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are an outgrowth of the relation itself, but which in their exercise are the result of international agreement and concession. The most important of these duties of the state is the obligation to receive its own citizens expelled by other states, or repatriation. This obligation von Bar considers the true kernel of nationality. Banishment has now been practically abandoned as a penalty against citizens. No state can legally require other states to receive its banished citizen, and if they were to refuse him admission, it would be obliged to accept him again as a resident member of the national community.

The second duty which is imposed upon the state by virtue of the relationship is the protection of the citizen abroad. The security of international intercourse depends upon the fact, recognized by the practice of nations, that states assume toward their citizens the obligation, and possess as against other states the right, of assuring their citizen abroad the exercise and enjoyment of certain legal rights.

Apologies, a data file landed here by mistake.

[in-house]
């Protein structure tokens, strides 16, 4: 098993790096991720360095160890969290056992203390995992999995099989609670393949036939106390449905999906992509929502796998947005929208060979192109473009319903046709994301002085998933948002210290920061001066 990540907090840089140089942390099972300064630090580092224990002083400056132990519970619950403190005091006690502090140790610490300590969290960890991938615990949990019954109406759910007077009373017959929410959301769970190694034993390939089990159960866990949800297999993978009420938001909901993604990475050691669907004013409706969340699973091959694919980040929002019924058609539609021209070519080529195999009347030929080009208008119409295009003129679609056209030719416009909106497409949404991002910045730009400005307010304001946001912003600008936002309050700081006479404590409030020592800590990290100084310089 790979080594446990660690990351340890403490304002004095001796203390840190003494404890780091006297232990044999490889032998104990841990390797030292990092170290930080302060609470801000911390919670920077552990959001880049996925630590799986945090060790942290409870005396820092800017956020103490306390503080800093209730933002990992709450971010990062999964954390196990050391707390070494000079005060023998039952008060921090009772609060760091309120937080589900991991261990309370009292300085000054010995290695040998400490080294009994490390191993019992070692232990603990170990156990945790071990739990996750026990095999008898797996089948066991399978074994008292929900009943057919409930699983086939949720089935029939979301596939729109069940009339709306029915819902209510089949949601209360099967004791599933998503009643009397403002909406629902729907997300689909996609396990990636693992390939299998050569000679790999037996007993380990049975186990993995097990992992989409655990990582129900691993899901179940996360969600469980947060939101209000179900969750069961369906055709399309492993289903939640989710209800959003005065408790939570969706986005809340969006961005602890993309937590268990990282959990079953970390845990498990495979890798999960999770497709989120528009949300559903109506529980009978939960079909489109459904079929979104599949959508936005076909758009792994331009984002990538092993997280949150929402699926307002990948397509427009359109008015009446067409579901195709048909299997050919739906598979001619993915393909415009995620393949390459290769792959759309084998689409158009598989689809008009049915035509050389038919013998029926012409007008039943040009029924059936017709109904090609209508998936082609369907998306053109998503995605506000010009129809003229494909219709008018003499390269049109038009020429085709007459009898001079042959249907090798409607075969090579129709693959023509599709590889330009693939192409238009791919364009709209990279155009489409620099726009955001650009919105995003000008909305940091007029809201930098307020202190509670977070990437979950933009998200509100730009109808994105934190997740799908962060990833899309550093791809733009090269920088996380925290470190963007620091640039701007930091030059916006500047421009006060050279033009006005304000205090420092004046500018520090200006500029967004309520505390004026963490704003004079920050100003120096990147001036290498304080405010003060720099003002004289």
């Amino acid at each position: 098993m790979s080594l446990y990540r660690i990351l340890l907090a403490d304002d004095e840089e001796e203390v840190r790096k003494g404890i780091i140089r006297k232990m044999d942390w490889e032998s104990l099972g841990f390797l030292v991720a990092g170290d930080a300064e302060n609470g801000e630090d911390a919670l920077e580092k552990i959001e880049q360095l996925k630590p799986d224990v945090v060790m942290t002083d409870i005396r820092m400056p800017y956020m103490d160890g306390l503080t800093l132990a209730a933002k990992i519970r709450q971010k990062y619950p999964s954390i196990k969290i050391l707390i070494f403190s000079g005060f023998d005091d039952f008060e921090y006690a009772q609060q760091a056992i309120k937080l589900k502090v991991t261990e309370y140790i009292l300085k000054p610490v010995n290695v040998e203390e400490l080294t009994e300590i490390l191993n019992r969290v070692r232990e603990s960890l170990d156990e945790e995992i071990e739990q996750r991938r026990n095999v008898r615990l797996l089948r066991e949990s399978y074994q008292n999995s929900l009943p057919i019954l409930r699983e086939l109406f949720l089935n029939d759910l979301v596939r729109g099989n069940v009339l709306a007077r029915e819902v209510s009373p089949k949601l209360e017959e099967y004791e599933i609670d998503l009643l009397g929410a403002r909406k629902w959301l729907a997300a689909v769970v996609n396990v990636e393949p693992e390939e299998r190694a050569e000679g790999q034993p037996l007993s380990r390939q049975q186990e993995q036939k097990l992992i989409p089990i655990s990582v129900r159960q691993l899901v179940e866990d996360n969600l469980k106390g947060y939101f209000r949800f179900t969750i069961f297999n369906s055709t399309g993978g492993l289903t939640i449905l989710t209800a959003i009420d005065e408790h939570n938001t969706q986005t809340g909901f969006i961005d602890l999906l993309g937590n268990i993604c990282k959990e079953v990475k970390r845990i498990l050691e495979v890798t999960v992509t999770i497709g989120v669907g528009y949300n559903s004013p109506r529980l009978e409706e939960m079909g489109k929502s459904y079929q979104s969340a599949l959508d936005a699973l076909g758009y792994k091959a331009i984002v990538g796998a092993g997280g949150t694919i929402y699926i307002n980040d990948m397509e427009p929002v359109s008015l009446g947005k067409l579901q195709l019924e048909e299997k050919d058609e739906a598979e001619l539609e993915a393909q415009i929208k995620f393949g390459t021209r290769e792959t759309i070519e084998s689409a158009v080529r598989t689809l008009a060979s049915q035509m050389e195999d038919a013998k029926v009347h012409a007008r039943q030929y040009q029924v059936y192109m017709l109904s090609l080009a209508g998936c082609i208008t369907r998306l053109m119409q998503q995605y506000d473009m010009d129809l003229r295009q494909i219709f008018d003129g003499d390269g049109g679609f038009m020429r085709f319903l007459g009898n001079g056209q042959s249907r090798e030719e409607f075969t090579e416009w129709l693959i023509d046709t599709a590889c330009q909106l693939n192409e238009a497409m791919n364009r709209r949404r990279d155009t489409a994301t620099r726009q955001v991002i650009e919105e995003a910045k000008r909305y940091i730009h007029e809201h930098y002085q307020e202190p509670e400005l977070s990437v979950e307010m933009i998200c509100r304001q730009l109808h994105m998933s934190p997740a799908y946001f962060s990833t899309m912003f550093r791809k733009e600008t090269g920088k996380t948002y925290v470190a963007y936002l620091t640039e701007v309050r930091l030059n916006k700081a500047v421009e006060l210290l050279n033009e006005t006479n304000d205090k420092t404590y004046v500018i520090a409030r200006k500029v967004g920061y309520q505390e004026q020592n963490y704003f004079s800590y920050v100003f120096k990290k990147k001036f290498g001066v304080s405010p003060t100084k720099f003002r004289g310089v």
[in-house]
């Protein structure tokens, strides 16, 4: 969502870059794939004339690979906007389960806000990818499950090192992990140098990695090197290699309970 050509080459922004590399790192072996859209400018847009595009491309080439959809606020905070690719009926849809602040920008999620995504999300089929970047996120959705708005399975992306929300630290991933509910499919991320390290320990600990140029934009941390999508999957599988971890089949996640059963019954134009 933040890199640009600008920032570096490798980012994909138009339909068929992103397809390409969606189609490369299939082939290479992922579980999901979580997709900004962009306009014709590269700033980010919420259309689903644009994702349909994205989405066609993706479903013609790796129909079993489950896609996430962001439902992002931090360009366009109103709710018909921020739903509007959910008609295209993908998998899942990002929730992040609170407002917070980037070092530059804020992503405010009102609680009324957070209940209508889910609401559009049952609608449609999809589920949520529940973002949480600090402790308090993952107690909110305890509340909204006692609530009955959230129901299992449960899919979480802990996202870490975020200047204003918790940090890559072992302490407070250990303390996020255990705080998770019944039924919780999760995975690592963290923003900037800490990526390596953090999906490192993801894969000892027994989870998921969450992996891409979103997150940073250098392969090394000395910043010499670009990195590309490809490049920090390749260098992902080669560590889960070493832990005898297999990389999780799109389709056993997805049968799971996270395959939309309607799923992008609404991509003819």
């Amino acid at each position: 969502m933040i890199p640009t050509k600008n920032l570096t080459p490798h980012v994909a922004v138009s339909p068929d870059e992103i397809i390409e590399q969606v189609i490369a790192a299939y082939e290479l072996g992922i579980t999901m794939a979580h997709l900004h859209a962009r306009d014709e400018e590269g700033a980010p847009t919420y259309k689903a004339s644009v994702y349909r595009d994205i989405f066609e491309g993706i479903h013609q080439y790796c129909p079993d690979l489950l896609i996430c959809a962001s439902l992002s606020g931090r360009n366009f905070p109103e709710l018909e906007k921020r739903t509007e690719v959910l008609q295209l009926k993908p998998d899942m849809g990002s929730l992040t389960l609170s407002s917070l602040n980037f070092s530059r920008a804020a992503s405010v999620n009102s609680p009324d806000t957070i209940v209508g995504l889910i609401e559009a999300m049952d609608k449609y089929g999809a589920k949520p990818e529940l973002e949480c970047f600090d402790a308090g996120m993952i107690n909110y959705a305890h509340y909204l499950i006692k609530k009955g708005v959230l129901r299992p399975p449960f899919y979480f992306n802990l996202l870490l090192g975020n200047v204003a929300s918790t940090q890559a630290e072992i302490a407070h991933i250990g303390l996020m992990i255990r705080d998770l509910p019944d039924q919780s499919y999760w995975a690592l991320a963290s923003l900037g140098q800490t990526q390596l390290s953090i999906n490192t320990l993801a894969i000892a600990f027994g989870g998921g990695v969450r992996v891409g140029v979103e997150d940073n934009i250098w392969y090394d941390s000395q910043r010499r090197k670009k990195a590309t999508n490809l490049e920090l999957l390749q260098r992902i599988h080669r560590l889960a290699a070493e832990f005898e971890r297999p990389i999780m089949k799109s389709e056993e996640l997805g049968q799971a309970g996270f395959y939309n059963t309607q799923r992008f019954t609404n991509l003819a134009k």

§ 14. Diplomatic Protection a Limitation on Territorial Jurisdiction.

The bond of citizenship implies that the state watches over its citizens abroad, and reserves the right to interpose actively in their behalf in an appropriate case. Too severe an assertion of territorial control over them by the state of residence will be met by the emergence of the protective right of the national state, and the potential force of this phenomenon has largely shaped the rights assumed by states over resident aliens.

The principles of territorial jurisdiction and personal sovereignty are mutually corrective forces. An excessive application of the territorial principle is limited by the custom which grants foreign states certain rights over their citizens abroad, sometimes merely the application of foreign law by the local courts, sometimes, in acknowledgment of the principle of protection, a certain amount of jurisdiction. In the Orient and in semi-civilized states this often involves a com

1 Martitz, F. von., Das Recht der Staatsangehörigkeit im internationalen Verkehr in Hirth's Annalen des deutschen Reichs, 1875, p. 794; Stoerk in 2 R. G. D. I. P. (1895), 288; also in Holtzendorff's Handbuch, II, § 119; Gareis, op. cit., 163.

2 Bar, op. cit., 139.